One of the first steps to seeking help is often realizing the consequences of their actions as a result of their addiction. Unless they are actively putting their life in mortal danger – seeking out even harder drugs or engaging in reckless behavior (at which point a more serious intervention may be necessary) – then they need to understand what the addiction is making them do.
If they fall asleep in the yard, leave them there. If they are obnoxious at a social gathering, refrain from trying to smooth it over. Once they are sober, they need to be able to face the music.
2. Participate in Family Therapy
In some times of rehabilitation it is common for the family to participate in therapy sessions. These sessions can be very beneficial to the healing process for the loved one and the family in general.
3. Try a more open communication
When early in the recovery process, the individual will face challenges. To help him, it is necessary to create a space for honest and open communication. To do this, make sure that your loved one knows that you are fully available for conversations about the difficulties they are going through. It is very important that you are not judgmental or confrontational when he or she confides in you. Always try to guide them to carry out their relapse prevention tools, such as calling a sponsor, attending a meeting, or distracting themselves through exercise or other activities.
4. Learn more about addiction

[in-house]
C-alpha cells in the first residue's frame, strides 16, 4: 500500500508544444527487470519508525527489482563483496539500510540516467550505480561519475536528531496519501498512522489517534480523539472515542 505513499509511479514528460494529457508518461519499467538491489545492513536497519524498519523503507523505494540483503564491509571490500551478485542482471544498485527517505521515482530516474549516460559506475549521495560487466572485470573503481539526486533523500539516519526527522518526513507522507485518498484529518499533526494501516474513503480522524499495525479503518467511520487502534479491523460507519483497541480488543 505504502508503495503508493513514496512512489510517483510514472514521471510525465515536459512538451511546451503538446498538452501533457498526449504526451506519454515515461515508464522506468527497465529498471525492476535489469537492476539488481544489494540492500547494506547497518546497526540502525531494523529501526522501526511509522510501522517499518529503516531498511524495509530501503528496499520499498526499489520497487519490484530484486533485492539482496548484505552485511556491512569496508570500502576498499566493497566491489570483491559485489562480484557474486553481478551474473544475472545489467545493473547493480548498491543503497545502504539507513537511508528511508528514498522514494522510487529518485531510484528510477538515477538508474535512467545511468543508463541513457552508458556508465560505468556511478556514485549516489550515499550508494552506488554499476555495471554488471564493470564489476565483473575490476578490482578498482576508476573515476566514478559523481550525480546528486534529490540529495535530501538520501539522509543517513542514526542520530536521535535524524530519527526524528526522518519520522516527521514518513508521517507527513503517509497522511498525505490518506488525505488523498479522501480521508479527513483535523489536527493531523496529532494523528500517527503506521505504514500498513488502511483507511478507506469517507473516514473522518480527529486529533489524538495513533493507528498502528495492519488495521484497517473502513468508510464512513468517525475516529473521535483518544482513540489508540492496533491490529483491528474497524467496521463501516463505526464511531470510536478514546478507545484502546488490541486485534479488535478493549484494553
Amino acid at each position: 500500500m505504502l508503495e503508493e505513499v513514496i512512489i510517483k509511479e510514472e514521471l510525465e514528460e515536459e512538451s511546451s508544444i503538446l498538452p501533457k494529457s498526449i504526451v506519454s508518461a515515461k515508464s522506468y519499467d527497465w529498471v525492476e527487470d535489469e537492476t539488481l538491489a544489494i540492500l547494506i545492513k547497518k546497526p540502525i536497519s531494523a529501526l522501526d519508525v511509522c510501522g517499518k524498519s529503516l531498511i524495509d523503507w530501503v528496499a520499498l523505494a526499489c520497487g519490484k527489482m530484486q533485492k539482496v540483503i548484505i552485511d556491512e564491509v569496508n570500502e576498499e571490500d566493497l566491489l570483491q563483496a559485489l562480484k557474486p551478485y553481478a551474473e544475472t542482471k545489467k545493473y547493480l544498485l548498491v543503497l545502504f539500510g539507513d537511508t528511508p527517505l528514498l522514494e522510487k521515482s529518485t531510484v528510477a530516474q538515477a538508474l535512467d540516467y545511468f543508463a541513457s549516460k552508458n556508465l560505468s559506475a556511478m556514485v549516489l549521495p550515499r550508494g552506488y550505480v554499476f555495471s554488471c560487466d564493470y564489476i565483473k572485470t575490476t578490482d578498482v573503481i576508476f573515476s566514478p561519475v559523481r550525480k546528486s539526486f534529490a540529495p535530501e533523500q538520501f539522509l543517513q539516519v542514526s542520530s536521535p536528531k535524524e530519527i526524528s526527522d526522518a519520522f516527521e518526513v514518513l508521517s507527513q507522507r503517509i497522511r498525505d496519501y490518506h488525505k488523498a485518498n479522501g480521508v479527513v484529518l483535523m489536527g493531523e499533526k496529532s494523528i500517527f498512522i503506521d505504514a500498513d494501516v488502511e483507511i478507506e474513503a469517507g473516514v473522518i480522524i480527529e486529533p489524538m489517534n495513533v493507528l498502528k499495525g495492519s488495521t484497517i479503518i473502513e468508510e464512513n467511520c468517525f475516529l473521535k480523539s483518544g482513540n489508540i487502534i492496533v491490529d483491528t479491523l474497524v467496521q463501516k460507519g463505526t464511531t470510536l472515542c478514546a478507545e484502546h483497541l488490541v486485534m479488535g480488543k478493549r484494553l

It is very common to have misconceptions about addictions, this can bring some feelings of surprise when he or she cannot stop using drugs or alcohol. Therefore, family members should strive to become more educated about how addiction acts on them and how it affects the brain.
5. Enjoy healthy activities together
It is very difficult to establish a new sober lifestyle, they may be feeling a little down about having to give up certain relationships and activities in their new sobriety. You can help by spending time with them, which makes it easier for them to have a sober lifestyle. Offer to go for a run or invite them to watch a movie together. Or simply go out to lunch, each of these moments can be meaningful to their recovery.
Enabling an addict seems unimportant while you’re doing it, because it often comes from a place of love. However, it swiftly becomes far more dangerous than not helping at all, and hurts both you and your loved one. Knowing the signs and knowing how to stop enabling someone are the first steps on the journey to their recovery – and yours.